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Optimization of protocols for DNA extraction from fecal samples

High-throughput sequencing offers new possibilities in molecular ecology and conservation studies. However, its potential has not yet become fully exploited for noninvasive studies of free–ranging animals, such as those based on feces. High–throughput sequencing allows sequencing of short DNA fragments and could allow simultaneous genotyping of a very large number of samples and markers at a low cost. The application of high throughput genotyping to fecal samples from wildlife has been hindered by several labor intensive steps. Alternative protocols which could allow higher throughput were evaluated for two of these steps: sample collection and DNA extraction. Two different field sampling and seven different DNA extraction methods were tested on grey wolf (Canis lupus) feces. There was high variation in genotyping success rates. The field sampling method based on surface swabbing performed much worse than the extraction from a fecal fragment. In addition, there is a lot of room for improvement in the DNA extraction step. Optimization of protocols can lead to very much more efficient, cheaper and higher throughput noninvasive monitoring. Selection of appropriate markers is still of paramount importance to increase genotyping success. informacion[at] Sarabia et al (2020) Towards high-throughput analyses of fecal samples from wildlife. Animal Biodiver Conserv 43.2: 271–283 Doi 10.32800/abc.2020.43.0271
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Unifying facilitation and recruitment networks

Unifying facilitation and recruitment networks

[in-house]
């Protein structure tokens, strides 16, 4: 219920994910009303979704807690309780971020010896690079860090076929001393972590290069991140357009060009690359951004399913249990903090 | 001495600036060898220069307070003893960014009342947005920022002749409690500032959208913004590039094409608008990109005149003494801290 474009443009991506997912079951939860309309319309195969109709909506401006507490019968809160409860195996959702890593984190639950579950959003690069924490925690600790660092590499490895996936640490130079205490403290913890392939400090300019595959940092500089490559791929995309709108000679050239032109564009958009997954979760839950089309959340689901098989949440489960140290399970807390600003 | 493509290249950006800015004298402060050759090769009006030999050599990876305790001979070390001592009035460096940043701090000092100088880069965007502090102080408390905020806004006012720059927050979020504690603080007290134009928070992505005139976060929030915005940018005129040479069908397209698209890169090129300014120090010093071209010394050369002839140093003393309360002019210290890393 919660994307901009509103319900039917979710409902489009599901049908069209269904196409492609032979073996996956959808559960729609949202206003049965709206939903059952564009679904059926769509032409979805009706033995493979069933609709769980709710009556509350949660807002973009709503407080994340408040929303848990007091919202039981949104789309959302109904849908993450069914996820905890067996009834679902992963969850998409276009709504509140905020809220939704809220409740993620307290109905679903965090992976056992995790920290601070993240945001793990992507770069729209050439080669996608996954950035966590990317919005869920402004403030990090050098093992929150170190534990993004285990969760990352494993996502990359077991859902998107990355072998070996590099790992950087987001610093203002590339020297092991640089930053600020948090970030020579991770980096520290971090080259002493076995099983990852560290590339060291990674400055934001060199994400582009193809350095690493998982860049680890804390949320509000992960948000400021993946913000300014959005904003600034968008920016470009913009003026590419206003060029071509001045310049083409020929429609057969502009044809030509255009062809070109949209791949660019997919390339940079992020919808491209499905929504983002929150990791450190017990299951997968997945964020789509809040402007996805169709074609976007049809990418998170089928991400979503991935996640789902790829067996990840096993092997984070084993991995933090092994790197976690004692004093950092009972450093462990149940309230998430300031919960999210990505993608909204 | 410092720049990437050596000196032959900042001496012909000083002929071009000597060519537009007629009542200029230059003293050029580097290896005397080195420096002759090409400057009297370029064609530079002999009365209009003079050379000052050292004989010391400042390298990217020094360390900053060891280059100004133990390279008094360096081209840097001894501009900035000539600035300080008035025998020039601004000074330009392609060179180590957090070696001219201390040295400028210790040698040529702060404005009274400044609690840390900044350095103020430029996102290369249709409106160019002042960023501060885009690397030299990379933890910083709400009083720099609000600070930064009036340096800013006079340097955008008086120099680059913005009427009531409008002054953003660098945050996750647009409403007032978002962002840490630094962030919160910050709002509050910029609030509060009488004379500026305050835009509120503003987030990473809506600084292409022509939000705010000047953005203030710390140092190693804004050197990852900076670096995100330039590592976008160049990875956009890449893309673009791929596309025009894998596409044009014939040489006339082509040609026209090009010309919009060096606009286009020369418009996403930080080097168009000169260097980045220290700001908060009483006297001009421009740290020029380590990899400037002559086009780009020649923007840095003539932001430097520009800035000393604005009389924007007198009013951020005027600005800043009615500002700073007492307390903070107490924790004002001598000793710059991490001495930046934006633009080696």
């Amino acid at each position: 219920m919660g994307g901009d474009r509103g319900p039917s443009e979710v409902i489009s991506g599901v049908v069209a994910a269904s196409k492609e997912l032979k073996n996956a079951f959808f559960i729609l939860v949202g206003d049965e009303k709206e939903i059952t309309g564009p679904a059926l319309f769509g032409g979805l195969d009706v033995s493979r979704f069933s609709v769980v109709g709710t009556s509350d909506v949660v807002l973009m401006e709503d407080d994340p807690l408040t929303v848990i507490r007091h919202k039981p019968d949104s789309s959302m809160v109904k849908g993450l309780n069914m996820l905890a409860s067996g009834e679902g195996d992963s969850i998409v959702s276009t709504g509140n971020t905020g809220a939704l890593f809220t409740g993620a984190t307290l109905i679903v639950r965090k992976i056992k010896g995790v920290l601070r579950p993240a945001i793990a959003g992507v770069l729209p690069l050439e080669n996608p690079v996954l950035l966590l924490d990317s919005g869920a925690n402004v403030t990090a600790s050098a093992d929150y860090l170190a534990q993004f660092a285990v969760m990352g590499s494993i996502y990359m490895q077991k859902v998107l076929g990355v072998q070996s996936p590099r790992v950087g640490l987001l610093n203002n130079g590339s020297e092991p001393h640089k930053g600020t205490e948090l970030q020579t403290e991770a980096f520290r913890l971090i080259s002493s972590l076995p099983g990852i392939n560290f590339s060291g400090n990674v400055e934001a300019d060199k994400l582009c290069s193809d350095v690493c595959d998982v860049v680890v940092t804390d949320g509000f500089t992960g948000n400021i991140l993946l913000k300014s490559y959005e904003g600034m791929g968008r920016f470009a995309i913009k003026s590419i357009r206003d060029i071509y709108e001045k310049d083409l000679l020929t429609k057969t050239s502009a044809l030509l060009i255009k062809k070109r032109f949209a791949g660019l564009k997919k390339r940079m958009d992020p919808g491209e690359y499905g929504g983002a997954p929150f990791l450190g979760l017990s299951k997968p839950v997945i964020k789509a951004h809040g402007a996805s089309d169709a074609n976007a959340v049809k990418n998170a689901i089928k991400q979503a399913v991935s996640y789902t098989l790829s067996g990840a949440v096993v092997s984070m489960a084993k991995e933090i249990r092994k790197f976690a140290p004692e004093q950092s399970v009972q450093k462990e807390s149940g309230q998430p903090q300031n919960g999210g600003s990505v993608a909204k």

Ecological network studies are providing important advances about the organization, stability and dynamics of ecological systems. However, the ecological networks approach is being integrated very slowly in plant community ecology, even though the first studies on plant facilitation networks were published more than a decade ago. The study of interaction networks between established plants and plants recruiting beneath them, which are called Recruitment Networks (RNs), can provide new insights on mechanisms driving plant community structure and dynamics. RNs basically describe which plants recruit under which others, so they can be seen as a generalisation of the classic Facilitation Networks (FNs) since they do not imply any particular effect (positive, negative or neutral) of the established plants on recruiting ones. RNs summarise information on the structure of sapling banks. More importantly, the information included in RNs can be incorporated into models of replacement dynamics to evaluate how different aspects of network structure, or different mechanisms of network assembly, may affect plant community stability and species coexistence. To allow an efficient development of the study of FNs and RNs, here concepts were unified, current knowledge was synthesised, some conceptual issues were clarified, and basic methodological guidelines were proposed to standardise sampling methods that could make future studies of these networks directly comparable. Moreover, interested researchers are invited to collaborate in a global database of recruitment networks that is being built until the end of 2020, using the sampling protocols and recommendations provided. More information available at informacion[at] Alcántara et al (2019) Unifying facilitation and recruitment networks. J Veg Science. DOI 10.1111/jvs.12795